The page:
It is easy to monitor the productivity of your sales department. I don’t know a dealer in this country that doesn’t ask this question every morning or check his email to find out, “How many did we get out yesterday?” On the flip side, I only know a handful of dealers who know how many hours the shop did yesterday. It is not a metric that we track – but imagine if when you asked your sales manager how many he sold yesterday he responded, “we got ten out, but all the rest of the inventory is gone this morning.” That is what happens in your service department. Every hour that wasn’t sold yesterday is gone today. You never get it back. How can you monitor this very volatile metric?
All DMS systems track repair order hours. Of course the first thing you need to know is that there are four types of hours; clock time, actual repair order time, sold time and flag time. For many of you, sold time and flag time should be the same – if that is the agreement that you have with your technicians. All DMS systems can provide this information and if your are just getting started in looking at the hours in the shop, get a report of this by each technician. Add up how many total working hours were available yesterday, last week or last month and compare that to the sold and flag hours report. Are you technicians reaching the productivity levels comparable for your manufacturer? There are many reasons why some technicians might be lower than others and often it is the fault of your DMS. If your DMS is not dispatching work fairly and accurately – then one technician might be getting all the “gravy” work while another gets the troublesome drivability issues. Getting into these issues is something that we work on in my Profit Accounting Academy in Las Vegas this November. Actual time is often missing on your DMS system. In order to get the DMS system to record actual time you either need the technicians to use the technician terminal to “clock on and off” jobs or have a service advisor, cashier or dispatcher enter the actual hours that might be recorded on the back of a hard copy. This can be hard work and actually measures efficiency instead of productivity.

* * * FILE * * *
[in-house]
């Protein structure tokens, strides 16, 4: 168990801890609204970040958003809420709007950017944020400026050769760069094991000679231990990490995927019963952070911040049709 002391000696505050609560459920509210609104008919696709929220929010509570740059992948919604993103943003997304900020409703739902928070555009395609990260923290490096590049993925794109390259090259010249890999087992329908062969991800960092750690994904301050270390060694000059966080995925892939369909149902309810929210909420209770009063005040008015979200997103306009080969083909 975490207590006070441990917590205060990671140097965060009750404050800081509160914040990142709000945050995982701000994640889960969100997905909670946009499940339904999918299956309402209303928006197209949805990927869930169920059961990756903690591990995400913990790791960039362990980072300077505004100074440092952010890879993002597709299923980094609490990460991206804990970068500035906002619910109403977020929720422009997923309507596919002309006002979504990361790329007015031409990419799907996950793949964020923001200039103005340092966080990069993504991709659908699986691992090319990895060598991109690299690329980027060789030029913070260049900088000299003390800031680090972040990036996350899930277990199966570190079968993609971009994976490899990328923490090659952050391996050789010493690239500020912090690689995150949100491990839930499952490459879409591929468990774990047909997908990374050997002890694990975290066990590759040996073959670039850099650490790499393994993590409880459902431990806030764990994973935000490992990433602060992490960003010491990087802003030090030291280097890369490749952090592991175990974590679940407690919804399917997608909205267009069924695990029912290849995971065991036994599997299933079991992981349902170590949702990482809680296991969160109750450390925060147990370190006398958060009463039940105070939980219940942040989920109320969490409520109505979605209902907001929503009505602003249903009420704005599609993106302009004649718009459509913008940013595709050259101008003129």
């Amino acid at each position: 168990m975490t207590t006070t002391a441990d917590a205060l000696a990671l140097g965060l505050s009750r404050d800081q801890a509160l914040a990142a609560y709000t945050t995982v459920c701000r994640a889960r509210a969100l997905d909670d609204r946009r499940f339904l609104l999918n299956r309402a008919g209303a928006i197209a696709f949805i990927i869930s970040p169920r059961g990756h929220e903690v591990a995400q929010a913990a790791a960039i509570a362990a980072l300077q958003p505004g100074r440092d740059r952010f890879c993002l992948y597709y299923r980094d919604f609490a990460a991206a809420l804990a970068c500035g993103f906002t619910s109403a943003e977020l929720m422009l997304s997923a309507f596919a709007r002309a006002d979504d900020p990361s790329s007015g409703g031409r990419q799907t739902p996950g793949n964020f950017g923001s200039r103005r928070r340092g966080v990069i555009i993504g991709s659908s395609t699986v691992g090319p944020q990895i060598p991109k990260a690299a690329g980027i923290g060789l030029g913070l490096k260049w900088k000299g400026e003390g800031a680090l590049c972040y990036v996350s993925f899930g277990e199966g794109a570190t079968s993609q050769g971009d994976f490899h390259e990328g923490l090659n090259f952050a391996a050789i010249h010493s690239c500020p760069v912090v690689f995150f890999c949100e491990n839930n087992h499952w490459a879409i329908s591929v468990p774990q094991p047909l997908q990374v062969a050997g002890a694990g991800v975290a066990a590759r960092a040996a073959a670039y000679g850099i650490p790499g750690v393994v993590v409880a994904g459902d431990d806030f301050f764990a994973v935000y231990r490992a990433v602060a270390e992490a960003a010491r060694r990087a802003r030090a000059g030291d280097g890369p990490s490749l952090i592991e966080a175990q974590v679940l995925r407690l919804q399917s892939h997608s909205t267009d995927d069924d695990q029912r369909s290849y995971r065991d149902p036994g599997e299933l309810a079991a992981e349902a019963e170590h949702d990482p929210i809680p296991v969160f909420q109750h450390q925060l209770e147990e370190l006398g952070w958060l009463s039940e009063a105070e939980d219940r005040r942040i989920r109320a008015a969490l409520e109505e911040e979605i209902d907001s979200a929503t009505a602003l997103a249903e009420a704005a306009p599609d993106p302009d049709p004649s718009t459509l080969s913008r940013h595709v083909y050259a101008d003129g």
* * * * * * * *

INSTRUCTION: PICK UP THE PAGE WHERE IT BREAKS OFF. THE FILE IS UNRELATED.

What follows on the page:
What about your other employees – are they productive? Employee productivity is at an all time low. An article on July 24, 2013 by stock analyst, Jeff Bailey, “ADP: A Great Company Facing A Huge Problem” highlights ADP’s recent low score on worker productivity. ADP’s 57,000 workers brought in $10.7 billion in revenue, or about $187,000 per worker but 10 years earlier, with 40,000 employees at June 30, 2002, ADP had revenue for that year of $7.0 billion, or roughly $175,000 per employee. What is your revenue per employee and how does that compare to 10 years ago? Is this headcount truly a measure of productivity? If you have two part-time accounting clerks making ten dollars an hour doing the work of one highly paid clerk at twenty-five an hour, then you are most likely coming out ahead in productivity – and making twice as much profit. Not only do you have flexibility during sick days, but you might not be required to offer health care insurance to the part-time employees. I’m not recommending doubling the size of your office staff with part-time employees making less. Without having a well-designed plan and the right technology – you’ll create a huge supervision problem with trying to track what each person does. Most likely tasks will get missed and you’ll pay fines. Again in my Profit Academy we work on assigning tasks to employees instead of “desks” based on skill level and learn how to use technology tools like TasksMaster to monitor if the task was completed. A desk might be the “Used Car biller” but a task is to “Add Used Cars to the DMS.” You don’t need a highly qualified clerk to enter vehicles into the DMS, but to post a used car deal with today’s complicated packs and aftermarket sales – it almost takes the skill level of a rocket scientist to get the car deal postings right! The first step is to document your existing accounting office by tasks instead of desk job functions I’ve written many articles, guides and given webinars about this new concept. Regardless of your where you need to increase your productivity, consider various technology tools available to measure, track, and monitor productivity and you’ll be pleased with your profitable results.